“Yes.” Tejada sighed and surrendered to his companion’s desire for conversation. “He’s a philosopher, somewhat in the line of Nietszche, although they disagree on certain crucial points.”
“Oh.” The younger man hesitated. “Why?”
“Why do they disagree?”
“No, I meant . . . why are you reading his book?”
Tejada’s mouth twisted. “Because, Corporal, we are on our way to Salamanca, which is—in case you didn’t know—a town famed for its university, and I have no wish to appear an ignoramus when we arrive.”
Corporal Jiménez flushed, and rubbed sweat from his face. The lieutenant normally didn’t snap at him like that. But what he said made a certain amount of sense. The two guardias had officially started a tour of duty in Salamanca two and a quarter hours ago, and it made sense to learn the lay of the land. But there was no way that Jiménez was going to start frying what remained of his brain with German philosophers. “Is this Linde famous, sir?” he asked diffidently, trying to gauge the necessity of learning about the new name.
“Not yet.” Tejada folded down one page, and closed the book. “But I suspect he will be. He’s the first German I’ve read who can write a simple declarative sentence. Although maybe it’s just a good translation.”
“A Spaniard might have a natural affinity for it,” the young man suggested. “I mean, if he’s one of us.”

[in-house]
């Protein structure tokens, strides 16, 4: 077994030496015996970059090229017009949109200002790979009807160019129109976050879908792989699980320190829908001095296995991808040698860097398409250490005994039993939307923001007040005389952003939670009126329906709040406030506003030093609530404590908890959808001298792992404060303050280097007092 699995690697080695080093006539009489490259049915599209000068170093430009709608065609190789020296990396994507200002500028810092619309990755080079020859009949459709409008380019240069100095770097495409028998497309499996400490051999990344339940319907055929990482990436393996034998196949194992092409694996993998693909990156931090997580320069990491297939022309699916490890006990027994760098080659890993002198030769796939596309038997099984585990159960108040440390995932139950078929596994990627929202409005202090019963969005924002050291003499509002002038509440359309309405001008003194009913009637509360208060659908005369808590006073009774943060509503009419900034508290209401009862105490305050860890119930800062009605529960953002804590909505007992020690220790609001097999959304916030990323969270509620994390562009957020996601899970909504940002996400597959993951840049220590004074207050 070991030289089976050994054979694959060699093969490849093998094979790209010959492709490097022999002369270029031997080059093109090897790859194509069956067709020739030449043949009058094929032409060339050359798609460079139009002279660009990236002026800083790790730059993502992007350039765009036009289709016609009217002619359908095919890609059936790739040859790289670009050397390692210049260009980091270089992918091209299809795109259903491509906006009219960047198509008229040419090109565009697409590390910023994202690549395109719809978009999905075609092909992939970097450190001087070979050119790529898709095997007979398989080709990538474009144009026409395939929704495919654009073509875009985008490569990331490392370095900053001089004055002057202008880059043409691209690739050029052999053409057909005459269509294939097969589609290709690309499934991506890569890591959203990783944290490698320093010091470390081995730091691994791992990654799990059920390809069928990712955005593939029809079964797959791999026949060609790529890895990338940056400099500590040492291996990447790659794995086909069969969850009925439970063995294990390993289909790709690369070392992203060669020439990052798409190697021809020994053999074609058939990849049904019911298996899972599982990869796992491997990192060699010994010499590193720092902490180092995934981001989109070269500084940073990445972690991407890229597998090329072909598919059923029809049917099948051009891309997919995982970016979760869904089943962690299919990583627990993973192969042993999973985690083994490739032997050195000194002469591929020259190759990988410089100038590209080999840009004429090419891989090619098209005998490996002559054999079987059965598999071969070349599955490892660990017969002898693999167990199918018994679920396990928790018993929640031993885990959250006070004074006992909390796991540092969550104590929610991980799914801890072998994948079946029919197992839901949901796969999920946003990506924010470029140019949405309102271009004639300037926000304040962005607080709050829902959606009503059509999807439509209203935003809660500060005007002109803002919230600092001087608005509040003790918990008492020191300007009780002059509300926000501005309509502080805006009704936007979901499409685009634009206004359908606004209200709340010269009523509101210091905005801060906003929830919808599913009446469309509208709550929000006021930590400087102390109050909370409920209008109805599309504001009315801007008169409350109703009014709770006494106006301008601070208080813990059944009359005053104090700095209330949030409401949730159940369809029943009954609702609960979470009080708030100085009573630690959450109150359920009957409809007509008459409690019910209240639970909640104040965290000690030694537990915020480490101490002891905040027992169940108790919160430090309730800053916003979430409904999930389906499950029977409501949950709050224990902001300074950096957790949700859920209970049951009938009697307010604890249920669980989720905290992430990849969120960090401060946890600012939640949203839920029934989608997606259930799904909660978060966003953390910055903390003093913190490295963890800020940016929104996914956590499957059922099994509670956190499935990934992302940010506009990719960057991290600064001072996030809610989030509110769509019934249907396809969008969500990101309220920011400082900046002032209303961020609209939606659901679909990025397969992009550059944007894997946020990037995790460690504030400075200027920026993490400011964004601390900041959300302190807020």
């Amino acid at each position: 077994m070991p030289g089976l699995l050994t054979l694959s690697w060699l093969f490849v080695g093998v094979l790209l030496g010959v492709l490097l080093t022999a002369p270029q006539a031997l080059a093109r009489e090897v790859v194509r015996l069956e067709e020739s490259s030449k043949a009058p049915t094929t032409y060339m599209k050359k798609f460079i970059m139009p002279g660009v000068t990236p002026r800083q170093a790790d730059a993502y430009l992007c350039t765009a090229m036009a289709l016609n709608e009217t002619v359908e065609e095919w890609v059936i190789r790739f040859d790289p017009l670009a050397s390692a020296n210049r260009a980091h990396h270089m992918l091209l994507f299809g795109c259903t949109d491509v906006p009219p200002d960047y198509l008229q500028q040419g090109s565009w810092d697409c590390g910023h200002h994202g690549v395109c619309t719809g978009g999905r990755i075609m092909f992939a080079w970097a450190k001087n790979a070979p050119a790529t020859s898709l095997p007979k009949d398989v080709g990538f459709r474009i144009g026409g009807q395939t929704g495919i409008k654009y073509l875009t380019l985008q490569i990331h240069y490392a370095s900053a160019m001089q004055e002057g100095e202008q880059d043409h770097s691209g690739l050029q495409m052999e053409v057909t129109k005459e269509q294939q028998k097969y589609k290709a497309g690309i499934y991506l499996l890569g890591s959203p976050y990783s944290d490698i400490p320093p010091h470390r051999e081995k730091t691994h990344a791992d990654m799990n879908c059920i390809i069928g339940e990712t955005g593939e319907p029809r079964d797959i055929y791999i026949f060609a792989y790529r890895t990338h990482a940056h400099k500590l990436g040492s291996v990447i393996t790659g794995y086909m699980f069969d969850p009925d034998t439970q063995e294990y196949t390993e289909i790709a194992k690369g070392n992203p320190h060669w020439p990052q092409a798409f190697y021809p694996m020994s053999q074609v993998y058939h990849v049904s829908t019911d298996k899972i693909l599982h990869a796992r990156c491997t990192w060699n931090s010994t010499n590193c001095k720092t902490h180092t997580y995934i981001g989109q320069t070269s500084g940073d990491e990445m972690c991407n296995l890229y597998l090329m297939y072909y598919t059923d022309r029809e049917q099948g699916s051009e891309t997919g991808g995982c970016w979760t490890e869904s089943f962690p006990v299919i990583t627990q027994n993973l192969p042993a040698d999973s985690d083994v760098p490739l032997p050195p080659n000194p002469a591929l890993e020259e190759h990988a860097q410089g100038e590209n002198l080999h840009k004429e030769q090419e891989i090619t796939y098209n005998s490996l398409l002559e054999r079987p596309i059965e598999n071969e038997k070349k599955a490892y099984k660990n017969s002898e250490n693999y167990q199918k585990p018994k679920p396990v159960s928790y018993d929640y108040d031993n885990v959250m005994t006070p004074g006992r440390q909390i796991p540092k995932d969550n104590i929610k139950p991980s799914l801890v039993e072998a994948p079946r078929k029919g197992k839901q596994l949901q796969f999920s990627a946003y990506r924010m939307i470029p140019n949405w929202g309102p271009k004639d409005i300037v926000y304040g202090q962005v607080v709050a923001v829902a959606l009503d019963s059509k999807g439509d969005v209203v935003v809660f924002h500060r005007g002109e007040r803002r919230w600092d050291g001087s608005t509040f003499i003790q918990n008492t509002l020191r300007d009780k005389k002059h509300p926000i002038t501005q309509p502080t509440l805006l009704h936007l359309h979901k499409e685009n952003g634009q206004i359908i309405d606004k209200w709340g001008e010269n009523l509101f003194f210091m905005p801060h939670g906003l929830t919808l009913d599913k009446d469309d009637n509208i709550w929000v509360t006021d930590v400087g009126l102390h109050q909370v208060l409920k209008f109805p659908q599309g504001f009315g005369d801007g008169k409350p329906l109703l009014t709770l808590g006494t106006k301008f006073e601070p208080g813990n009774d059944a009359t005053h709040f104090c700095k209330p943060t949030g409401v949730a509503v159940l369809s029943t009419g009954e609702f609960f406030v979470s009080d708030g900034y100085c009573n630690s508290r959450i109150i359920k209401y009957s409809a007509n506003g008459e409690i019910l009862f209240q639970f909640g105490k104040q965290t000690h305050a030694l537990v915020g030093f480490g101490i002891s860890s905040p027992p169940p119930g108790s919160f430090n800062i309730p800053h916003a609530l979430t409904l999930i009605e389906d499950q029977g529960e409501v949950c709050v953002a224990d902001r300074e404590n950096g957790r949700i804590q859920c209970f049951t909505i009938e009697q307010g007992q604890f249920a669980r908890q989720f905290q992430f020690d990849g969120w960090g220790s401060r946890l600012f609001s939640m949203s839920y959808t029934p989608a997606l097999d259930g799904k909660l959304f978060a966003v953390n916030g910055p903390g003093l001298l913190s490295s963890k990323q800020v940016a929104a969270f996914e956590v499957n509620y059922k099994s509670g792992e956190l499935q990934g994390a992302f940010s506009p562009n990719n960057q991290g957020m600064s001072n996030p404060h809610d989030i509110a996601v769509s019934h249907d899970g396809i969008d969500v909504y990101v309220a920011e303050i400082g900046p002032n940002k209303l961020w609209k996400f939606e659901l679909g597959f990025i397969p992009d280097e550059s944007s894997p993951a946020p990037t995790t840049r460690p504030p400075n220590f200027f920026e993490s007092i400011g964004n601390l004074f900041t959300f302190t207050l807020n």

The lieutenant glanced at the title page, and smiled. “This was published in Buenos Aires.”
“Oh.” Jiménez flushed again. “Well, what’s the book about?”
“The place of intellectuals in the Movement.” Tejada watched his subordinate’s brow wrinkle in puzzlement, trapping little rivulets of sweat.
“Intellectuals?” Jiménez pronounced the word as if it were the name of a particularly dangerous type of insect. “I thought . . . I mean aren’t they mostly subversives, sir?”
“Linde classes himself as an intellectual.” It was difficult to tell if the lieutenant’s voice was sarcastic.
“Oh.” Jiménez wrinkled his nose. “Is he . . . you know, all right, sir?”
Tejada opened the book and read the flyleaf silently for a moment. “How old were you in 1927, Jiménez?” he asked finally.
“Well, Linde has been part of the Movement since 1927. He’s had a distinguished military career, cut short last year by a tragic accident. He’s currently a ranking officer at a prison camp in Poland. So yes, he’s all right.”
“Shame he was wounded,” Jiménez said sympathetically, wisely sticking to topics he understood.
There was a sound like a giant sigh, and then the train jolted forward again. “Thank God!” Tejada said. “We’re moving.” He opened the book again, and left Jiménez to his own devices.
The corporal leafed through the newspapers again. They were all filled with news from Paris: photographs of German troops on parade in the Champ du Mars; excerpts from Hitler’s speeches; a statement from the German embassy in Madrid; a statement from the Italian embassy; a statement from the British embassy. It was still hot. He returned to his thoughts about Otto Dietrich zur Linde. “I’d think it must be very frustrating to go from being a soldier to just dealing with prisoners,” he said aloud. “I mean, sort of a comedown.”